He controverts, of course, the assertion of Sir George Staunton, that “there is no state religion in China."

« The Abbé Grofir," says he, in his history of China, represents the government, both civil and ecclefiaftical, as purely patri. archal.' The Einperor is the supreme head of church and state. He prefides in all the great religious festivals, some of which are annual, and others occasional. He presents the facrifices on these occasions, and offers up prayers to the Deity in his own name, and in the name of the people. In the ceremony, for example, of his holding the plough, the festival is preceded by a sacrifice, which the Emperor offers up to SHANG-TI ; after which, he and his attendants prepare themselves, by three days fafting and continence. The SHANG-TI is afterwards invoked by the Emperor, who facrifices under the title of Sovereign Pontiff, and prays for an abundant harveft in favour of his people. He then proceeds to the field and the plough, attended by the chief persons of his court."

This account of the religion of China we rather think confirmed by the following extract from the journal of Andrè Everard Van Braam, who accompanied the Dutch Embailador to the coaft of Pekin, in the years 1794-5.

" Shortly after came one of our court conductors to acquaint the Ambasador and me, that we are to repair to the palace to-morrow morning, at three o'clock, in order to be present when his Majesty sets off for the temple to offer his annual tribute to the Almighty, in quality of Sovereign Sacrificer of the Empire. Ac half pait seven the Emperor arrived in his habit of Sovereign Sacrificer. In this ceremony the Emperor has some resemblance to the high-priet of the Jews, 'vho entered once a year, drefled with the greatett magnificence, into the holy of holies, there to offer an expiatory facritice in the name of the whole Hebrew nation.”

“ Hence,” says Mr. Ranken, “from whatever funds the church, the clergy, the temples, and sacrifices are maintained, we cannot but conclude that there is a religious establithient in China."

The second section, which professes to treat of establishments of Chrifiianity, is, by much, the most vulnerable part of the whole iPay, and we thall be surprized if it do not provoke attacks, and attacks not easily repelled, from different quarters. It begins with the hardy allertion, that

" -- there is no form of church government prescribed in the New Tutament. Had it been o herwise, says the author; had any precise form of church govement been ordained, it must have impidid the fucces, or Itogether, humanly speaking, obkructed the propag. tion of the gospel.”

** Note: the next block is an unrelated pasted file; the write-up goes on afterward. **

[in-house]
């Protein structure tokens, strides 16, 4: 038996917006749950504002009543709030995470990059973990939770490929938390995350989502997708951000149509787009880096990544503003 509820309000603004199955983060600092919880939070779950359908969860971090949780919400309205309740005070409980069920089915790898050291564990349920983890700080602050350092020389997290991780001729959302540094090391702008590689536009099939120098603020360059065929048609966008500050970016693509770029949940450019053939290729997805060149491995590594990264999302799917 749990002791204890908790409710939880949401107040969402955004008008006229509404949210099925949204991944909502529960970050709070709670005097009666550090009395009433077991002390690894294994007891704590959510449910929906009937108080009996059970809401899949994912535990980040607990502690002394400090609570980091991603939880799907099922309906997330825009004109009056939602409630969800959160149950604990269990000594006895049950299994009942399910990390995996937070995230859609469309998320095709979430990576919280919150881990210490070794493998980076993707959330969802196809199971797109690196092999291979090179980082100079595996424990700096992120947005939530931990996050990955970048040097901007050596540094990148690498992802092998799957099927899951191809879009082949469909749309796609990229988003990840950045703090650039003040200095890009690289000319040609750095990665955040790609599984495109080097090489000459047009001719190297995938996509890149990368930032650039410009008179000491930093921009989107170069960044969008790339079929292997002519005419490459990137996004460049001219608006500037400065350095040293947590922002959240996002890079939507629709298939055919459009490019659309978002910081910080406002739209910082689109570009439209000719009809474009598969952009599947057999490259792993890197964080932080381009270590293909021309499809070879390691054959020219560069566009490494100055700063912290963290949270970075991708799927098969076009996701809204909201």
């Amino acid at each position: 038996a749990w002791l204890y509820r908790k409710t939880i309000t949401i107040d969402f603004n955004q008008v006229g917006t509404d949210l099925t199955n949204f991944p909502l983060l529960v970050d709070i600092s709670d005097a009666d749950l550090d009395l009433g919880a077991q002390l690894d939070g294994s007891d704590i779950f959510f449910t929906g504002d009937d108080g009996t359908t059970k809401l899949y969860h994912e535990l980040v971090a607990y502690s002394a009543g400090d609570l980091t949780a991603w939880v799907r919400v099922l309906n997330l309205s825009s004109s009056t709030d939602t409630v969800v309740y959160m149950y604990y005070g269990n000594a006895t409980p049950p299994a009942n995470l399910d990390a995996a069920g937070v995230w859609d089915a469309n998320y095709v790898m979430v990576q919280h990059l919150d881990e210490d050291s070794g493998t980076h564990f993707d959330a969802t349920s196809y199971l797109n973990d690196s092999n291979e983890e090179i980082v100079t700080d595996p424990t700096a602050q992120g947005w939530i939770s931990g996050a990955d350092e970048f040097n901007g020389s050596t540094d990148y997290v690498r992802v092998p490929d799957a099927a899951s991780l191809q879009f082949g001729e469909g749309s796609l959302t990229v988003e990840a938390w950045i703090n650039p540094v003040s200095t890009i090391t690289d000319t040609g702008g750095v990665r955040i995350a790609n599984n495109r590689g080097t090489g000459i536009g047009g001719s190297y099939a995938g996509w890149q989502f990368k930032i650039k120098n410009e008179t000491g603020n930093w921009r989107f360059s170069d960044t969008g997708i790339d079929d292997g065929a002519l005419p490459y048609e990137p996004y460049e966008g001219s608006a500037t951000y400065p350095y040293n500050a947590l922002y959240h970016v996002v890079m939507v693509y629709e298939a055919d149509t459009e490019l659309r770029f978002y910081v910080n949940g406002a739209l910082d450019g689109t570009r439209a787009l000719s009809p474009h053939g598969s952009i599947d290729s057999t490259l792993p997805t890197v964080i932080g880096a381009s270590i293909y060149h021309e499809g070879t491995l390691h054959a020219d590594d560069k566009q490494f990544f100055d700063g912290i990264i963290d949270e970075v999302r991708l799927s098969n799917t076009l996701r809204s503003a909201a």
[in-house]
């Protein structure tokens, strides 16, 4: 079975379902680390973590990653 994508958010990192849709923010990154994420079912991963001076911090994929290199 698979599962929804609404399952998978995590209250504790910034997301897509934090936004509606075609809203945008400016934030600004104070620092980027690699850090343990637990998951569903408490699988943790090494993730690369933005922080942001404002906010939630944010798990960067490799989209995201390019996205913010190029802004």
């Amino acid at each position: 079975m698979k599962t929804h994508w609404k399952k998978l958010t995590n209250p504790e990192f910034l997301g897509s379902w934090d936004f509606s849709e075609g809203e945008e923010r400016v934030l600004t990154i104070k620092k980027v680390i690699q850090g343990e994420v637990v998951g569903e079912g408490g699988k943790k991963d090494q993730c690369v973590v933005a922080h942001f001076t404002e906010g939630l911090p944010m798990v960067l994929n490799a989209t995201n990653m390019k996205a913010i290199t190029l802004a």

Humanly speaking! Does Mr. Ranken, indeed, suppose that the gospel was propagated by human means? Or, if he

admit, as he certainly admits, the agency of divine power in the propagation of the gospel, does he think, that, to obtain its end, it was neceifary for that power to “ leave the form of church government to arise out of the times, occurrences, and circumitances of the various countries where the gospel should be preached?” He cannot be ignorant, that, before the end of the second century, there was, in fact, one precise form of church government established through the whole Christian world ; that this form suffered no material change till the Bithops of Rome and Conftantinople began to usurp a doinination over their brethren ; and that it was no where completely changed till about two hundred and fifty years ago, when various forms were introduced by the protestants of France and Girmany. During the earlier part of this period, he must acknowledge that the gospel was successfully propagated ; and surely he will not say that the success would have been less had this permanent constitution of the church been of divine appointment. In this section there are some very judicious dissertations on the duty of “ submitting ourselves to every ordinance of man for the Lord's sake;" but it contains nothing to the purpose of religious establishments, except a beautitul quotation from Mr. Burke. Should a second edition of the essay be called for, we would advise the author, before he sends this part of it to the press, to study carefully Mr. Hooker's Ecclefiaftical Polity, and Warburton's Alliance between the Church and State.